Brendan Yu
Curry Coastal Pilot

Last week, the members of the Brookings-Harbor High volleyball team received some world-class training over the course of a three-day All-American Volleyball camp.

The two coaches who facilitated the camp, Kimika Rozier and Rachel Buehner, are both players with several years of experience of competing. Rozier, who coached the varsity players, was an outside hitter at Washington State before transferring to the University of South Florida, and currently plays professionally as a middle blocker in Germany. Buehner, who oversaw the junior varsity team, is a recent graduate of Oregon State, where she served as the team’s defensive specialist/libero.

For the coaches, the training camp presented a set of unique challenges itself: Unlike the two, who were already developed as volleyball players before entering high school, several of the Bruins were playing volleyball for the first time. Additionally, the program isn’t one of BHHS’s stronger programs — in the past four seasons, the Bruins have only amassed a total of four wins over 60 games.

“It’s definitely different coaching teams who have established winning programs versus girls who have never played before,” Buehner said. “It’s a little bit difficult in the sense that some girls are further ahead than others. So you can’t do all the drills you want to be able to do, but you have to be able to find ways to to challenge the girls who may be a little more advanced while still helping the younger girls reach the same level as the other girls.”

That challenge is one that Rozier, who attended the All-American Camp at BHHS last year as well, readily embraces.

“It’s changing their culture. I think this is the most exciting thing, changing their culture where they’re so used to losing. They’re so used to being here, and really challenging them to say no, you need to change,” Rozier said. “You can be part of this change and culture we’re developing and finding ways to motivate them and instill that kind of winner’s mentality, so for me that’s fun.”

For Rozier, that begins with holding the Bruins to the same standards that she would a state championship team.

“Our job is to come in and just provide that experience and show kids what it could potentially be like — We’re here to even open doors of opportunity,” Rozier said. “You come into schools where it’s not as experienced, it’s not that top sport, you don’t have the top athletes, but at the same time, I’m not going to hold them any less valuable than someone who is super athletic. They need to know that it translates over to life.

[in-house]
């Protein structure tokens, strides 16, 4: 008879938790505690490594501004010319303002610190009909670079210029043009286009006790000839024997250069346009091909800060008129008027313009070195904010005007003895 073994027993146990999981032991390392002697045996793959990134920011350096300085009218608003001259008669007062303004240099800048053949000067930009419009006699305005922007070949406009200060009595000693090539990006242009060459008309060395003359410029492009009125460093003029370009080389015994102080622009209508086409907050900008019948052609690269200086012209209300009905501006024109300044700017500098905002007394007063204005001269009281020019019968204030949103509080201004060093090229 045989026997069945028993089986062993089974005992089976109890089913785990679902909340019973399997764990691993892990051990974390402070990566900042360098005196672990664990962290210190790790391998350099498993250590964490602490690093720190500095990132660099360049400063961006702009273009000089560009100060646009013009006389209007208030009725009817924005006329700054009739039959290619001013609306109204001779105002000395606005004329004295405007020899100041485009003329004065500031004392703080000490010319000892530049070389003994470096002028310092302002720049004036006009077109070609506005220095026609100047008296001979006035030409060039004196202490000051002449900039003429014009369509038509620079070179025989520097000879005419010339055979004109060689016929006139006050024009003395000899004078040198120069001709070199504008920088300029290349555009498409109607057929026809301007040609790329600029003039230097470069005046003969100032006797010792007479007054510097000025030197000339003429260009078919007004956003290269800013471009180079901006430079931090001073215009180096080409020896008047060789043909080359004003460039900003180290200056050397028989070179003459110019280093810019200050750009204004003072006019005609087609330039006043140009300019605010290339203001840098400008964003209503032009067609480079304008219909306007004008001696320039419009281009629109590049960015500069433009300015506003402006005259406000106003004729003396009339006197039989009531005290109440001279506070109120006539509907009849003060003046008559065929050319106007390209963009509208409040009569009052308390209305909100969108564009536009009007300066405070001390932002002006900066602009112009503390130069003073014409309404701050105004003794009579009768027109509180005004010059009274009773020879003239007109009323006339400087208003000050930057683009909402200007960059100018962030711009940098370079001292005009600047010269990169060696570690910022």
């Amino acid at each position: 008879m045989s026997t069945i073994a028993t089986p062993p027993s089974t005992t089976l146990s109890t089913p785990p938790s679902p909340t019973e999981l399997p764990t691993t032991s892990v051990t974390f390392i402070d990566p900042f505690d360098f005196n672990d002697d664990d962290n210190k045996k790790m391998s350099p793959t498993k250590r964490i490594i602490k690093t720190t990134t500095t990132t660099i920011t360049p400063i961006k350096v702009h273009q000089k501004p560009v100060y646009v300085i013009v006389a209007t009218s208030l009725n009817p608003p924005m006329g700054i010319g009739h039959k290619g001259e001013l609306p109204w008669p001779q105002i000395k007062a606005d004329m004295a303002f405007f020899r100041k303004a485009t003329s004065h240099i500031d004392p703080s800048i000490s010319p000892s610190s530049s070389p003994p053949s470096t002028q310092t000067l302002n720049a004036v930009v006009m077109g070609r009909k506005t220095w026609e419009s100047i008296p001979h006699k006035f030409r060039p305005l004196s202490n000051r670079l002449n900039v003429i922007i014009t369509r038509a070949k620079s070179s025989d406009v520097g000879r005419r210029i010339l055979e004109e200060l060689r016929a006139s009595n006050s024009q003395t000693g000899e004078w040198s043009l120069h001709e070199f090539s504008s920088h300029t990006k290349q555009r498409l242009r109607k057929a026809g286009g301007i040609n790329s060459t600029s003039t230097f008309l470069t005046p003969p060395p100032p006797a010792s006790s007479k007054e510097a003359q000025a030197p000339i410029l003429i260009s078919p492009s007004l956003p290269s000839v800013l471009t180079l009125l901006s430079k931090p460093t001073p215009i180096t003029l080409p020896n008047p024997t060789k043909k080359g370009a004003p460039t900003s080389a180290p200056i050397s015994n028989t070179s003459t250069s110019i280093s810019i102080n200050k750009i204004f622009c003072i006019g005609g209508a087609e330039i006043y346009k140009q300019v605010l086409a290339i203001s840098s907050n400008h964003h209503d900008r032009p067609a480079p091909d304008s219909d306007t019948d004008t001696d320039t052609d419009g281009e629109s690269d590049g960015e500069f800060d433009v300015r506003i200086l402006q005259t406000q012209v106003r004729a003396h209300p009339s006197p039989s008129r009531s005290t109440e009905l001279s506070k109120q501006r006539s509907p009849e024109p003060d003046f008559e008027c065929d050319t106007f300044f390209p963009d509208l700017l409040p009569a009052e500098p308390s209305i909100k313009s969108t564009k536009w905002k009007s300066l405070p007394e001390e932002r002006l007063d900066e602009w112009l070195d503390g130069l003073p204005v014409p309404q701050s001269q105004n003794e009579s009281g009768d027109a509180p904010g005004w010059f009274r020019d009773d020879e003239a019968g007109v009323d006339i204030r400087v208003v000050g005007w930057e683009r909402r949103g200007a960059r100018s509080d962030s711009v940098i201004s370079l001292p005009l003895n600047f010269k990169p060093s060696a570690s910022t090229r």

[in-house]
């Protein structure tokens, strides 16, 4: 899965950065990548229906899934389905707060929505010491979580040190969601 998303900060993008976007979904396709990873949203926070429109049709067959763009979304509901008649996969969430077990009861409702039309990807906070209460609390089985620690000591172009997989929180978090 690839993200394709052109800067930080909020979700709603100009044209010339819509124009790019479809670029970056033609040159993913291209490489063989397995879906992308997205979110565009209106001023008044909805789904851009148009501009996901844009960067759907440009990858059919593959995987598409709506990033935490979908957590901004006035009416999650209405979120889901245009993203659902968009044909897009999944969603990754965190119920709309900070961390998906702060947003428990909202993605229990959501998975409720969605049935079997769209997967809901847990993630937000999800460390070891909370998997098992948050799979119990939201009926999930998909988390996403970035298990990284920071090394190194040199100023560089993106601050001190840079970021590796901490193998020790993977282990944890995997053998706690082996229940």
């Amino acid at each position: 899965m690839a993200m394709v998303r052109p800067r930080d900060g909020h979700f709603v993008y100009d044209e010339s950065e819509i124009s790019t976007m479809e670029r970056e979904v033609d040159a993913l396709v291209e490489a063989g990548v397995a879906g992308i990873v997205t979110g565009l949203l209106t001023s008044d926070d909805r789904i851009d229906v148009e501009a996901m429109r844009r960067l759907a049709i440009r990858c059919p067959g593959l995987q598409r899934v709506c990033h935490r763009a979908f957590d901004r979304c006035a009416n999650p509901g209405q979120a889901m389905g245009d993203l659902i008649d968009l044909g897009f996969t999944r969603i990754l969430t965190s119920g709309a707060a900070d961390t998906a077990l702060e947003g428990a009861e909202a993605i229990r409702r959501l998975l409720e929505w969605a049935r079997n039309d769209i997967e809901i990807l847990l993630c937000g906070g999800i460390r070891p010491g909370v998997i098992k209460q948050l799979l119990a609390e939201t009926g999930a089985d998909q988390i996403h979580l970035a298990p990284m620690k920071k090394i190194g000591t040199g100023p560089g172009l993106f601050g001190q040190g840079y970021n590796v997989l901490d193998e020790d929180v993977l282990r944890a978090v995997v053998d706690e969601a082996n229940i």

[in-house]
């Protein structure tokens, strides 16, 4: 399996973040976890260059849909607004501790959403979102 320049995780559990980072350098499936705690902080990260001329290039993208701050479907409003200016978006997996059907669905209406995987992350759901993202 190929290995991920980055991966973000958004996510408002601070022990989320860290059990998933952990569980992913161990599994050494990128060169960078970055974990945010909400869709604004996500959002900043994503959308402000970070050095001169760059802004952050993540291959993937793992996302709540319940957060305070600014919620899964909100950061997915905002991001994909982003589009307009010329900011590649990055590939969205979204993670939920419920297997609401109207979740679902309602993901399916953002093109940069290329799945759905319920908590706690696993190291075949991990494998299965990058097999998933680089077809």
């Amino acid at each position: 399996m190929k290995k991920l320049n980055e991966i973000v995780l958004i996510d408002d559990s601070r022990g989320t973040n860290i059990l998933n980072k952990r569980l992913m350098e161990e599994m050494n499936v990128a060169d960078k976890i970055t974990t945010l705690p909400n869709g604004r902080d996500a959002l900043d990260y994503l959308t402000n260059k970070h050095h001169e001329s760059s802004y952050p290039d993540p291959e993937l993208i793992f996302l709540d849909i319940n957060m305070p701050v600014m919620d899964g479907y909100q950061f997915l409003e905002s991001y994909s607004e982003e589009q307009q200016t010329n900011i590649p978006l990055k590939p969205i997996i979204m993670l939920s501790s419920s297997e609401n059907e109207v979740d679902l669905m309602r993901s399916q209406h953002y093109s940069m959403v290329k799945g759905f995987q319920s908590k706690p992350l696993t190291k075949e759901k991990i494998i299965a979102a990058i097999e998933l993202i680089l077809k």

“My biggest thing is, I’m coming in and I’m trying to teach these girls life lessons,” she added. “It’s self-confidence, pushing yourself to that limit, getting yourself outside that comfort zone, outside that box, so it’s more about teaching a general lifestyle versus just that sport.”

Rozier’s philosophy was evident throughout the second day at camp, as she wasn’t shy about stopping drills when they weren’t being executed properly and asking the players to reflect on what they were doing.

“The main focus was their mental aspect of the game, (so we structured) drills to really push them in that aspect,” Rozier said. “(They need to be) always thinking, always on their toes. I’m hard on them, when we do our drills we have a goal. For example, with the net cooperation drill, it was about being aware of who is on the other side of the net, where to place the ball, communicating, things like that.

“It’s a lot; I’m challenging them, but I’m breaking them down to build them up, if that makes sense. I always explain to them why I’m frustrated, and why we’re doing what it is we’re doing. I’m kind of trying to just formulate that, to push them mentally, so that they can see that it can be done.”

The drills the players went through not only focused on technique, but teamwork and cooperation. Throughout their practices, both Buehner and Rozier instructed the teams to communicate with one another and provide honest feedback when necessary.

“As a hitter, I can’t hit a really good ball if my setter doesn’t give me a good set and as a setter I can’t set a good ball if my passer doesn’t give me a good pass,” Rozier explained. “It’s a chain reaction; it’s the importance of communicating, letting each other know and being accountable. It’s about holding my teammate accountable as well as holding myself accountable. (It’s) saying that if we see the goal of wanting to be this type of team, a championship team for example, we need to be able to be open and honest and instruct each other. That’s why I’m always hard on the girls, (and telling them) to be aware of where (they are) and what (they’re) doing. It’s so important to just be honest and open and communicate, and that builds momentum.

“You can see, when we did talk, how they were moving their feet faster, how they were really focusing on that technique and everything became more crisp and a lot more energetic and energized,” Rozier added. “Communication is key because it builds the game.”

And when it comes to winning games, both Rozier and Buehner have emphasize to the Bruins that regardless their talent and skill level, a win is never out of reach.

“It’s those teams that can pull deep down inside themselves that can show something else other than talent,” Rozier explained. “We’ve lost against teams overseas where we’re like okay, you’re easy to (beat), but for some reason, they play together, they’re talking, and they’re moving in unison, to me that’s beautiful.

“It’s not just on paper about your height and jump, it’s about your heart, that’s what I’m trying to instill into some of these girls as well.”

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